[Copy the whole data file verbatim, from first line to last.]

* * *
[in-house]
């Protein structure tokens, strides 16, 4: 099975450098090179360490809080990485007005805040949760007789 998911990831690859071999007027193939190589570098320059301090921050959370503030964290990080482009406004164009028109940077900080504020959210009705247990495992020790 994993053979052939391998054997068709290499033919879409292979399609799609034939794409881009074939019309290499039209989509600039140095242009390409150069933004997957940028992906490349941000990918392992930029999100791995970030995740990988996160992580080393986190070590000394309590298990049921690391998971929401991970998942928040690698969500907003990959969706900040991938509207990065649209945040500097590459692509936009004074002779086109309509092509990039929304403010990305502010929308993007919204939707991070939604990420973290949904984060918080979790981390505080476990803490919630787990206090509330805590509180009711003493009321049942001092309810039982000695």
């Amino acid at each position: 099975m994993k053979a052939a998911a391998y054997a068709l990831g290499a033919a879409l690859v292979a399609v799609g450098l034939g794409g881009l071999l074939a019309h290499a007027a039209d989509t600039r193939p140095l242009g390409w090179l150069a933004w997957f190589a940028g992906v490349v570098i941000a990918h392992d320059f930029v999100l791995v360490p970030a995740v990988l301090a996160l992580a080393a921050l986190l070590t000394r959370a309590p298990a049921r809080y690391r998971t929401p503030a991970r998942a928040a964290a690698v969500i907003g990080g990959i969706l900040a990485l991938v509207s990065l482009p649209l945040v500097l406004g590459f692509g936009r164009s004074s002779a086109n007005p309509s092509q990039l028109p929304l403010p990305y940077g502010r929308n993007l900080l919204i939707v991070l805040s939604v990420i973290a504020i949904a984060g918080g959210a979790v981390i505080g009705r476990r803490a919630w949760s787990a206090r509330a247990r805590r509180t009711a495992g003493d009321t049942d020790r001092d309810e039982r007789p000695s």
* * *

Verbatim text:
[in-house]
């Protein structure tokens, strides 16, 4: 099975450098090179360490809080990485007005805040949760007789 998911990831690859071999007027193939190589570098320059301090921050959370503030964290990080482009406004164009028109940077900080504020959210009705247990495992020790 994993053979052939391998054997068709290499033919879409292979399609799609034939794409881009074939019309290499039209989509600039140095242009390409150069933004997957940028992906490349941000990918392992930029999100791995970030995740990988996160992580080393986190070590000394309590298990049921690391998971929401991970998942928040690698969500907003990959969706900040991938509207990065649209945040500097590459692509936009004074002779086109309509092509990039929304403010990305502010929308993007919204939707991070939604990420973290949904984060918080979790981390505080476990803490919630787990206090509330805590509180009711003493009321049942001092309810039982000695």
């Amino acid at each position: 099975m994993k053979a052939a998911a391998y054997a068709l990831g290499a033919a879409l690859v292979a399609v799609g450098l034939g794409g881009l071999l074939a019309h290499a007027a039209d989509t600039r193939p140095l242009g390409w090179l150069a933004w997957f190589a940028g992906v490349v570098i941000a990918h392992d320059f930029v999100l791995v360490p970030a995740v990988l301090a996160l992580a080393a921050l986190l070590t000394r959370a309590p298990a049921r809080y690391r998971t929401p503030a991970r998942a928040a964290a690698v969500i907003g990080g990959i969706l900040a990485l991938v509207s990065l482009p649209l945040v500097l406004g590459f692509g936009r164009s004074s002779a086109n007005p309509s092509q990039l028109p929304l403010p990305y940077g502010r929308n993007l900080l919204i939707v991070l805040s939604v990420i973290a504020i949904a984060g918080g959210a979790v981390i505080g009705r476990r803490a919630w949760s787990a206090r509330a247990r805590r509180t009711a495992g003493d009321t049942d020790r001092d309810e039982r007789p000695s």